Cultural Diversity in Australia: Reflecting a Nation: Stories from the 2011 Census

Australian Bureau of Statistics, 2071.0  view on-line:

(This is the first of two posts reflecting on the 2011 Australian Census results.)

Here is a very select selection of Australian census stats, as they relate to my reddresstheology interests!


27% of Australia’s population were born overseas and a further 20% have at least one parent who was born overseas, which means almost HALF of the nation are first or second generation Australians.

In the last four years we have welcomed more migrants from India (13%) than we have from the UK (12%) and seven out of the top 10 birthplaces for recent arrivals were from Asia.


61% of Australians identify themselves as Christian; 7% as religious of an other-than-Christian variety;
and 22% as having no religion at all.  A further 9% simply didn’t answer the question!

There are now more no-religionists in Australia (22%) than there are Anglicans (17%)
and if you add to that the number of Australians who simply ignored the religion box (31%) that is more than the number of Catholics in the nation (25%).


49% of adult Australians are currently married plus a further 10% declare themselves to be in a de facto relationship; 11% are separated or divorced and 6% are widowed.
That means around a third of Australians over the age of 18 are currently not, and never have been, married.

‘A Battle Beyond Belief’ by Gary Bouma

Opinion piece in Melbourne’s The Age newspaper, 12/4/12

Finally, an opinion piece about the so called New Atheism which resonnates with my personal observations of the world I inhabit.  One in which Harvey Cox described in The Future of Faith: a world which has turned toward experience and subjectivity, and therefore religion, despite expectations to to the contrary only half a century ago. (see the reddresstheology post on Future of Faith.) 

Gary Bouma exquisitely demonstrates the value of good sociological analysis on religious phenomena, which I would argue must come prior to critiquing the content of the phenomena itself.   He asks, “why are the New Atheists so evangelical, so fanatical about putting their case?”  And I would ask, ‘why are some Christians so fanatical about refuting them?’

Here’s a snippet of Gary’s wisdom:

The answer comes from an understanding of the difference between competition and conflict. Competitors respect each other and vie for the rewards – in this case, state recognition, popular support, and influence on policy decisions. However, in conflict, one group seeks the elimination of the other; or a coalition of groups seeks to eliminate one group.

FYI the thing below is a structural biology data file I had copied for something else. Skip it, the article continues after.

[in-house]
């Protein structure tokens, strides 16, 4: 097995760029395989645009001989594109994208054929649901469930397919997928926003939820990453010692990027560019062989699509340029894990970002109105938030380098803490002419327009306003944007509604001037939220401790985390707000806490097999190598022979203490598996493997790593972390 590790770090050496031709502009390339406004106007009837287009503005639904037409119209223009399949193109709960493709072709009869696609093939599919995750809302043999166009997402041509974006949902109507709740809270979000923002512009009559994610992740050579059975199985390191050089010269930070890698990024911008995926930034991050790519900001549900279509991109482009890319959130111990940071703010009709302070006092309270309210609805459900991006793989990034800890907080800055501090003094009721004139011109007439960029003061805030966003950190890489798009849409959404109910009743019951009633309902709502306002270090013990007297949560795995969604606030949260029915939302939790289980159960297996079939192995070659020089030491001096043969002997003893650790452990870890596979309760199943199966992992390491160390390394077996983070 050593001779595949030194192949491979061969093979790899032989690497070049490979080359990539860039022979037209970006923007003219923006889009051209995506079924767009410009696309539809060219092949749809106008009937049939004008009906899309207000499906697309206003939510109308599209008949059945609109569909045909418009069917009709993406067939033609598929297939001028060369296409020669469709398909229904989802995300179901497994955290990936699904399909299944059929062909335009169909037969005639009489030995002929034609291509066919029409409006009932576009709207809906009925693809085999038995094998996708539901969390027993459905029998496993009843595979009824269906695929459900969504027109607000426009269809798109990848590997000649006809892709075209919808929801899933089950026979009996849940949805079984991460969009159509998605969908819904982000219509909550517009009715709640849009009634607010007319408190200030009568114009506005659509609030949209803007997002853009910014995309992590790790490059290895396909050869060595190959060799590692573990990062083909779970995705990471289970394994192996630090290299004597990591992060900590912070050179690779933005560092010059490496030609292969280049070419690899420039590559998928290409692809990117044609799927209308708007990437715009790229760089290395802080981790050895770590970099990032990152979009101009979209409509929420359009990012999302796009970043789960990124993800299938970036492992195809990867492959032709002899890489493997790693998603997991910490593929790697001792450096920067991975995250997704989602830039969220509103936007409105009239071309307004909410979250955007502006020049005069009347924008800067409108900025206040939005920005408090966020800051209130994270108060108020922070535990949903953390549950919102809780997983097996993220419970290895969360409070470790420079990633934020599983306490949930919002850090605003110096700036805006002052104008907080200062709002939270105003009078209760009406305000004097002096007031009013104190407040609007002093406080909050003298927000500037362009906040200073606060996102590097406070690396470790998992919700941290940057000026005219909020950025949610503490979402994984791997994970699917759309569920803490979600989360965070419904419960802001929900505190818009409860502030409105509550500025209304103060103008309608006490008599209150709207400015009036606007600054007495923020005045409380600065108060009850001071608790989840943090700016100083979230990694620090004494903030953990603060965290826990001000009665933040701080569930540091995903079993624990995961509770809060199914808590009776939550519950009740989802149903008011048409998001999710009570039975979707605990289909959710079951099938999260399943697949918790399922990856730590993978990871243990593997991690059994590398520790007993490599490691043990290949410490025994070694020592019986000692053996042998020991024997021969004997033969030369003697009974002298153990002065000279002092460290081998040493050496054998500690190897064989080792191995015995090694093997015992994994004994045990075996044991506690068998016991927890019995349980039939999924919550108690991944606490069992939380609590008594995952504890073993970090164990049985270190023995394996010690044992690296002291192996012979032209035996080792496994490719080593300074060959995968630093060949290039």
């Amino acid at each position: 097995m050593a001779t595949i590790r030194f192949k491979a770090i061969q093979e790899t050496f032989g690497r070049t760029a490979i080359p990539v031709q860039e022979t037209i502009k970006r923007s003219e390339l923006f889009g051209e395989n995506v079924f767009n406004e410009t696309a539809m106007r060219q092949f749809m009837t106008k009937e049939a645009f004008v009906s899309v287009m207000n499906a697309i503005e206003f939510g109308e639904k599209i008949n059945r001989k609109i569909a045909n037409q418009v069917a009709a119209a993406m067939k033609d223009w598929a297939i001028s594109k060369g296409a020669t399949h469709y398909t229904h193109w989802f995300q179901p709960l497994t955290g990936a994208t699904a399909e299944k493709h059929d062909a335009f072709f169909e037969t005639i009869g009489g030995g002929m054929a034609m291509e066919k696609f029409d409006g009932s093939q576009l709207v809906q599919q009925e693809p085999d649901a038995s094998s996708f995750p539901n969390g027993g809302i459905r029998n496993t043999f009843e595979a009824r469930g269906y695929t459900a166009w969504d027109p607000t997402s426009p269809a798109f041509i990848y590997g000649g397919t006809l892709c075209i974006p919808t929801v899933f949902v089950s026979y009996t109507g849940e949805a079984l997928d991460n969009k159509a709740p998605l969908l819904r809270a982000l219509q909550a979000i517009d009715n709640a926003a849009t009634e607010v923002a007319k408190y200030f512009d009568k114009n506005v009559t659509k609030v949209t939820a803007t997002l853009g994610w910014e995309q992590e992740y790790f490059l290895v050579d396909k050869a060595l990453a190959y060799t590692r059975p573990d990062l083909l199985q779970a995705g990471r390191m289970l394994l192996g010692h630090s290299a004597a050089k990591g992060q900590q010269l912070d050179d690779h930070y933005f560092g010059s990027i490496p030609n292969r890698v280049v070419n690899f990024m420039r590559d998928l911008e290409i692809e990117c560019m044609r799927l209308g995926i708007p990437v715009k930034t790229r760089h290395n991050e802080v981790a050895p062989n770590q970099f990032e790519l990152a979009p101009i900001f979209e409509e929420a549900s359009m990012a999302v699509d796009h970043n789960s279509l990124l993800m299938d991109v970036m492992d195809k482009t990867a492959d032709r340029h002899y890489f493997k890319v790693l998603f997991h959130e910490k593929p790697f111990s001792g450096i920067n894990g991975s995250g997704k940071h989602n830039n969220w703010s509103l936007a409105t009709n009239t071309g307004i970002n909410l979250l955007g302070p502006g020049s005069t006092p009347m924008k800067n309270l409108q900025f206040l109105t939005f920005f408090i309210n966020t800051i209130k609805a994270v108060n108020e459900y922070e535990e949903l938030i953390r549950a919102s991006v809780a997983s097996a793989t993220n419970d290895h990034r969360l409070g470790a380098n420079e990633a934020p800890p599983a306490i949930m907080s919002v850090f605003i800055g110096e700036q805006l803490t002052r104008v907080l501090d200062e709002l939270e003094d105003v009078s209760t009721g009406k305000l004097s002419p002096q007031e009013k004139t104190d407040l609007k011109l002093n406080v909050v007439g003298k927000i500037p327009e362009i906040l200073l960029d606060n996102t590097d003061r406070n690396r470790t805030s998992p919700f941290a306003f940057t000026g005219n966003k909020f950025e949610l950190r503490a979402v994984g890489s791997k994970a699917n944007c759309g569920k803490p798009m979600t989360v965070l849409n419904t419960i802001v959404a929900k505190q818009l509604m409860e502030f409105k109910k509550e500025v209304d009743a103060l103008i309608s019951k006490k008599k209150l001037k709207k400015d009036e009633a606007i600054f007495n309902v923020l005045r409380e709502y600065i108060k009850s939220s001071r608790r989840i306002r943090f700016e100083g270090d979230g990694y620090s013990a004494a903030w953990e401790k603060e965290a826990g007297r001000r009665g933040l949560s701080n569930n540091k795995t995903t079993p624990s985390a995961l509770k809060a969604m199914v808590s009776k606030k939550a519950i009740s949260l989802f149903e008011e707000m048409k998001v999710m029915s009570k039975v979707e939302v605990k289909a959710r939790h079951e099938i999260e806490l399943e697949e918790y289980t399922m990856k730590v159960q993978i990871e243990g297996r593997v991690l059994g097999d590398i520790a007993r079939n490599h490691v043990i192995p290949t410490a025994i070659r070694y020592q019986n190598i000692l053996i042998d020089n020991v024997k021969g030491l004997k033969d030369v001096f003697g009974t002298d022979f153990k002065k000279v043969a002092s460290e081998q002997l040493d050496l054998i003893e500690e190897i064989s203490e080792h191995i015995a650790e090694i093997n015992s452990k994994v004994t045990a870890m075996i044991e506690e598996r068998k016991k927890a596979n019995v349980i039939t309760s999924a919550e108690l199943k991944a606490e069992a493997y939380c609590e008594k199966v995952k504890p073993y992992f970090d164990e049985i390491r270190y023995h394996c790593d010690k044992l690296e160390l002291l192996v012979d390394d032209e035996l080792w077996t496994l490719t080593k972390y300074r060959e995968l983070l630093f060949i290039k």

The New Atheists seem to me to be acting out of a fear of being overwhelmed and eliminated. They are not experiencing competition. Under fair competition, they too would have been awarded an appropriate level of state funding for their conferences in Melbourne, parallel with that given to the Parliament of the World’s Religions held in 2009. But, no, religious groups opposed that and won.

New Atheists sought to offer a secular form of ethics education in the time allocated for ”religious instruction” in Victorian state schools. Again, the answer was no.

What the New Atheists are experiencing is conflict, the attempt to drive them out, to eliminate the competition.

Read the whole article here:

The Unknown Nation: Australia After Empire by James Curran & Stuart Ward

(Melbourne; Melbourne University Press, 2010)

As I have pondered questions of Australian spirituality through-out the year, I have increasingly wondered whether the ambivalence Australians express towards religion and spirituality may well be more about the disassociation we feel regarding our national identity than our feelings about God or the mystery of the Universe however loosely defined.  In other words, maybe our spiritual shyness is a symptom of the ambiguous relationship we have with this land on which we live, the social construct of which we call ‘Australia.’

Curran and Ward argue that Australia is yet to establish a post-British identity, beyond the simplistic association of ‘no longer British’! Perhaps it is because we kind of slid into post-Empire through a number of different interlocking processes, with no such defining moment of independence as happened in places like India. To make their case, Curran and Ward focus on the ‘new nationalism’ discussions of the 1960s and 70s and reflect insightfully about several opportunities for nation-making landmarks which failed to provide a more positive affirmation of what it is to be Australian. The ongoing question of our ‘national day’ is an obvious one.

A great quotable quote is recalled from 1981. When reviewing the fifth volume of Manning Clarke’s A History of Australia, “Gough Whitlam confessed that his generation ‘was not equipped at school to understand Australia or the world as it has developed during our working lives’” (p.58). Well I started high school in 1983 and I don’t think my schooling did much better, however my children’s citizenship syllabus is remarkably different.

I think that Curran and Ward are right. I think that Australians know we are ‘no longer British’ but the question remains, what the f*#k does that actually mean? (Pardon the language but I think that’s how most Aussies would phrase it!)  This has been uppermost in my own mind with regard to Australian Anglicanism – what on earth makes it distinctive and authentic in a way which draws our souls towards God in an outpouring of prayer?